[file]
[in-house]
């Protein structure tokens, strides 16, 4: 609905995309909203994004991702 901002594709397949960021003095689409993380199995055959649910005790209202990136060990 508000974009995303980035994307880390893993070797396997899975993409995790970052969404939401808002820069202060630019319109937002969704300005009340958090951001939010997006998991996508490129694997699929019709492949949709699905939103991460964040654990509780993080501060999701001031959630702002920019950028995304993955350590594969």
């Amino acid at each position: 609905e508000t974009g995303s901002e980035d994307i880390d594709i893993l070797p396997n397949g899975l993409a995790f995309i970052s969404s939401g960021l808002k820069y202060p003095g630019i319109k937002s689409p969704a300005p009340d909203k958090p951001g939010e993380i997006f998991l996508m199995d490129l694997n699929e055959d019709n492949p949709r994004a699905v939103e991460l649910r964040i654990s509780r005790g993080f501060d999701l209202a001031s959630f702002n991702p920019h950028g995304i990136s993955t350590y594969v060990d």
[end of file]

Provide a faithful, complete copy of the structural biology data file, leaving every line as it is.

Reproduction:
[in-house]
């Protein structure tokens, strides 16, 4: 609905995309909203994004991702 901002594709397949960021003095689409993380199995055959649910005790209202990136060990 508000974009995303980035994307880390893993070797396997899975993409995790970052969404939401808002820069202060630019319109937002969704300005009340958090951001939010997006998991996508490129694997699929019709492949949709699905939103991460964040654990509780993080501060999701001031959630702002920019950028995304993955350590594969």
């Amino acid at each position: 609905e508000t974009g995303s901002e980035d994307i880390d594709i893993l070797p396997n397949g899975l993409a995790f995309i970052s969404s939401g960021l808002k820069y202060p003095g630019i319109k937002s689409p969704a300005p009340d909203k958090p951001g939010e993380i997006f998991l996508m199995d490129l694997n699929e055959d019709n492949p949709r994004a699905v939103e991460l649910r964040i654990s509780r005790g993080f501060d999701l209202a001031s959630f702002n991702p920019h950028g995304i990136s993955t350590y594969v060990d």